With Blair Witch around the corner, we look back at V/H/S, a horror anthology film in the found-footage genre that The Blair Witch Project popularised back in 1999.
It’s hard to cook up a fresh idea when it comes to making a handy-cam flick, so why not incorporate five short horror stories in one frame narrative? V/H/S is a collaborative project by Adam Wingard (You’re Next), David Bruckner (The Signal), Ti West (The House of the Devil), Glenn McQuaid (I Sell the Dead), Joe Swanberg (You’re Next) and Radio Silence (Devil’s Due).
The plot follows a gang of millennial delinquents who receive an assignment to retrieve a rare video tape in a seemingly abandoned, rundown house. Upon arrival they see a man dead in an upstairs room, sitting in front of multiple TV screens. They also find stacks upon stacks of unmarked video tapes, making their task all that much harder. A couple of the men are told to stay in the room and go through some of the tapes, setting off a turbulent chain of events that only add to the film’s uncertainty and terror.
Showcasing five films: Amateur Night, Second Honeymoon, Tuesday the 13th, The Sick Thing That Happened to Emily When She Was Younger and 10/31/98; The main narrative is shown in intervals in between the tapes, offering half-a-dozen storylines without going off the rails. It’s this very Twilight Zone-esque execution that makes the film engaging.
The characters shine with what minimal time they’re given. The film’s main narrative, Tape 56, becomes a checkpoint for the viewers, as we segue in and out of the tapes. This very element helps us sympathise with the group of delinquents as we experience the anguish and scares along with them, viewing these tapes. It’s a quasi-interactive approach on part of the directors as our reactions mirror those of the group.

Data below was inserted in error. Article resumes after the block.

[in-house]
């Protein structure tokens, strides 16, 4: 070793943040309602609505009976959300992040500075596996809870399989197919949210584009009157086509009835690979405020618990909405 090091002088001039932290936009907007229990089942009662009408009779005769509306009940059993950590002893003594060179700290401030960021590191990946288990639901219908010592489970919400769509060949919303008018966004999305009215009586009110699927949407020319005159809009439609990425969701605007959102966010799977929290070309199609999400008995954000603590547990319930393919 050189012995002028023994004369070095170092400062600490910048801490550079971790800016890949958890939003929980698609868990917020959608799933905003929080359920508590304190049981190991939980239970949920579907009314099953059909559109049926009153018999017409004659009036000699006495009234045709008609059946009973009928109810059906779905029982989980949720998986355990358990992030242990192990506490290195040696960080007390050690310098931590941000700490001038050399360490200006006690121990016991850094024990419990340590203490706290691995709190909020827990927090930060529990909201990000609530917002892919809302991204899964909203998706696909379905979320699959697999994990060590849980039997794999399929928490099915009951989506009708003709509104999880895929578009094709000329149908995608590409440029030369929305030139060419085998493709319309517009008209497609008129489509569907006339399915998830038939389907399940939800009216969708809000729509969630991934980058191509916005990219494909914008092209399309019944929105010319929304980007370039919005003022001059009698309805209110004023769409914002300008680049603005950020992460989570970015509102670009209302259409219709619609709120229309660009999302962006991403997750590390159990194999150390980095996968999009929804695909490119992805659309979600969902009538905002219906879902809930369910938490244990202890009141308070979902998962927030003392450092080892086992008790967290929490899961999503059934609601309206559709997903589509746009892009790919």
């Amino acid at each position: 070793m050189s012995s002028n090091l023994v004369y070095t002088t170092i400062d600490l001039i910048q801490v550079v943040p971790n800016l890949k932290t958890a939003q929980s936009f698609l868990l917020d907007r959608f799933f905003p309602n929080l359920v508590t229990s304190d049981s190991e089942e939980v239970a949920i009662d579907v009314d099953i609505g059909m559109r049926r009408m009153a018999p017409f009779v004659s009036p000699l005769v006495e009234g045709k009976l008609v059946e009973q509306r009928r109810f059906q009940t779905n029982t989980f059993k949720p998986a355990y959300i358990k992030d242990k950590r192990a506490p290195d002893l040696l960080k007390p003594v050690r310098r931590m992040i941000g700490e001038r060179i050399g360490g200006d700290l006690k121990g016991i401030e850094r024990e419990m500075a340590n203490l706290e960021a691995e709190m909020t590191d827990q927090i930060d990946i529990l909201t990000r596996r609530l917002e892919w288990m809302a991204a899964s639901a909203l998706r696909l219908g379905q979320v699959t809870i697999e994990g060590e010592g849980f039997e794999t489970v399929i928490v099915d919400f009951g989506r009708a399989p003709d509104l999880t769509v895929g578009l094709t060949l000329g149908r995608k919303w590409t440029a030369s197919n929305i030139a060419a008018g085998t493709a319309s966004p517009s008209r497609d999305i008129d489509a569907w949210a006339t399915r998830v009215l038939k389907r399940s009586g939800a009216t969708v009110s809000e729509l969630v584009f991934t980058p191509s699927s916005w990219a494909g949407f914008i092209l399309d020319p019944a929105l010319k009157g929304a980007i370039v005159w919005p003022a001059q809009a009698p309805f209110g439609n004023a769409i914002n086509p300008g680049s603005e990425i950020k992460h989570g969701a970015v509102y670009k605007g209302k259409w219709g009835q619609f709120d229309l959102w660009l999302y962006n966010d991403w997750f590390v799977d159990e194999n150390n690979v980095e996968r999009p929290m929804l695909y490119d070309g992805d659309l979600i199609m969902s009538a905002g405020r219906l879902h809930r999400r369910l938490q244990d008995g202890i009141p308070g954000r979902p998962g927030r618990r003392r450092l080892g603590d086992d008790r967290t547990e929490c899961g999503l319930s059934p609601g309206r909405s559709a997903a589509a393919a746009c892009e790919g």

V/H/S enlisted the help of little-known actors and crew of the film, to help satisfy its conservative budget. This affects the film in a positive and negative way – the positive is it comes off as more authentic and real, given its ambiguous elements, the negative being that a lot of them don’t show off any emotional range, something seasoned actors pride themselves on. In hindsight though, it’s a good sell and one that many found-footage flicks have achieved over the years.
Each film is entirely different than the next and features a diverse range of horror, almost in the sense, paying homage to previous movies of the genre, keeping its audience refreshed without becoming too tedious. V/H/S’ non-linear story may turn off general movie fans, but for those who are patient and riveted by its game-changing style of found footage won’t be disappointed.
The brick house the three guys break into where all the VHS tapes are located is the same house from Marble Hornets (A Found footage web series on YouTube that popularised Slender Man)